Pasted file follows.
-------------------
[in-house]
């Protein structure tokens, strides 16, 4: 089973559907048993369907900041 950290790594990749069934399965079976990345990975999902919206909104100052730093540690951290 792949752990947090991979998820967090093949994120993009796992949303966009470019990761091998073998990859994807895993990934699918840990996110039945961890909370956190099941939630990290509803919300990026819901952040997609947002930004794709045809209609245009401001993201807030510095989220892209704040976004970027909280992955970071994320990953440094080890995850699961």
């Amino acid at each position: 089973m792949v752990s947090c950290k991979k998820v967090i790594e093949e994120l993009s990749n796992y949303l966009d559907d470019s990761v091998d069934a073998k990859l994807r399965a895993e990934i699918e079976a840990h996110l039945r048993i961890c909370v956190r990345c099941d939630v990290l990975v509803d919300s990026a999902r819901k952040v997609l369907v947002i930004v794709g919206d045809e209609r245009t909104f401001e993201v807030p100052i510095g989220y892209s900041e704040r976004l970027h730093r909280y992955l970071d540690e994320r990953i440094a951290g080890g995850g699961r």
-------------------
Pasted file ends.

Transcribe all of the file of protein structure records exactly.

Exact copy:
[in-house]
């Protein structure tokens, strides 16, 4: 089973559907048993369907900041 950290790594990749069934399965079976990345990975999902919206909104100052730093540690951290 792949752990947090991979998820967090093949994120993009796992949303966009470019990761091998073998990859994807895993990934699918840990996110039945961890909370956190099941939630990290509803919300990026819901952040997609947002930004794709045809209609245009401001993201807030510095989220892209704040976004970027909280992955970071994320990953440094080890995850699961």
């Amino acid at each position: 089973m792949v752990s947090c950290k991979k998820v967090i790594e093949e994120l993009s990749n796992y949303l966009d559907d470019s990761v091998d069934a073998k990859l994807r399965a895993e990934i699918e079976a840990h996110l039945r048993i961890c909370v956190r990345c099941d939630v990290l990975v509803d919300s990026a999902r819901k952040v997609l369907v947002i930004v794709g919206d045809e209609r245009t909104f401001e993201v807030p100052i510095g989220y892209s900041e704040r976004l970027h730093r909280y992955l970071d540690e994320r990953i440094a951290g080890g995850g699961r």